Pleomorphic Rhabdomyosarcoma : Intro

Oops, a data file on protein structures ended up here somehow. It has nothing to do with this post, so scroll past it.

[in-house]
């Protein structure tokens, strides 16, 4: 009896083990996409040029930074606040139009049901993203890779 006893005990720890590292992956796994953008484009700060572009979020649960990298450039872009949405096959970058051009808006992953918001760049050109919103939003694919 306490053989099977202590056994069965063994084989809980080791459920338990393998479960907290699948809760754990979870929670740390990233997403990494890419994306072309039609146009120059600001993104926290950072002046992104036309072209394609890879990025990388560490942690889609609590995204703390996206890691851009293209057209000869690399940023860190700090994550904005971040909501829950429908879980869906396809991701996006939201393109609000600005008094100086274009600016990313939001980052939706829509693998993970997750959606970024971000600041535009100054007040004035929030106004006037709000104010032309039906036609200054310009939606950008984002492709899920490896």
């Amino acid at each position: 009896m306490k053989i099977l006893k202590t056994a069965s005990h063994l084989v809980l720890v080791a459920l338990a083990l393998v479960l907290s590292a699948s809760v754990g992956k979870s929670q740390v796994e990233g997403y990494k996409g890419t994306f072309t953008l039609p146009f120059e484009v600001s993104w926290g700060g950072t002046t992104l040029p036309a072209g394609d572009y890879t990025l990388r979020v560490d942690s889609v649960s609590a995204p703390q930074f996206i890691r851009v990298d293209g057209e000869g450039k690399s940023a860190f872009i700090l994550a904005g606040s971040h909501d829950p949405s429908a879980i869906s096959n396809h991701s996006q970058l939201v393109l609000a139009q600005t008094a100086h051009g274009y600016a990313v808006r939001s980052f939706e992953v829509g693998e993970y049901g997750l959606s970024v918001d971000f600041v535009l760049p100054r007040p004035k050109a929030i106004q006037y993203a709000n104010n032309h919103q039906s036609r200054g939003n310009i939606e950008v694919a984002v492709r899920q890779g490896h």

Pleomorphic Rhabdomyosarcoma (PRMS) - Introduction: PRMS is usually seen in adults over the age of 45 years with a peak incidence in the sixth decade. It is extremely rare in children. It is more common in males. The usual location is skeletal muscles of the lower extremities, especially the thigh. Less common sites of involvement include retroperitoneum, chest or abdominal wall, paratesticular structures, and upper extremities. The patients usually present with a rapidly growing painless mass of several months' duration. Grossly, it appears as a fleshy, well-circumscribed mass located deep within the skeletal muscles of the extremity. Foci of hemorrhage and necrosis are frequent. Clinical History: This PRMS presented as a 22 cm mass invading deep soft tissues of thigh in a 65 y/o female. The cut surface shows a multinodular soft, yellow-gray, fleshy tumor with areas of cystic degeneration, hemorrhage, and necrosis. The tumor was composed of spindle cells with abundant cytoplasm, bizarre tumor giant cells with eosinophilic macronucleoli, and strap cells. Case courtesy of: Prof. Sanjay D. Deshmukh, Dept. of Pathology, Smt. Kashibai Navale Medical College, Pune, India.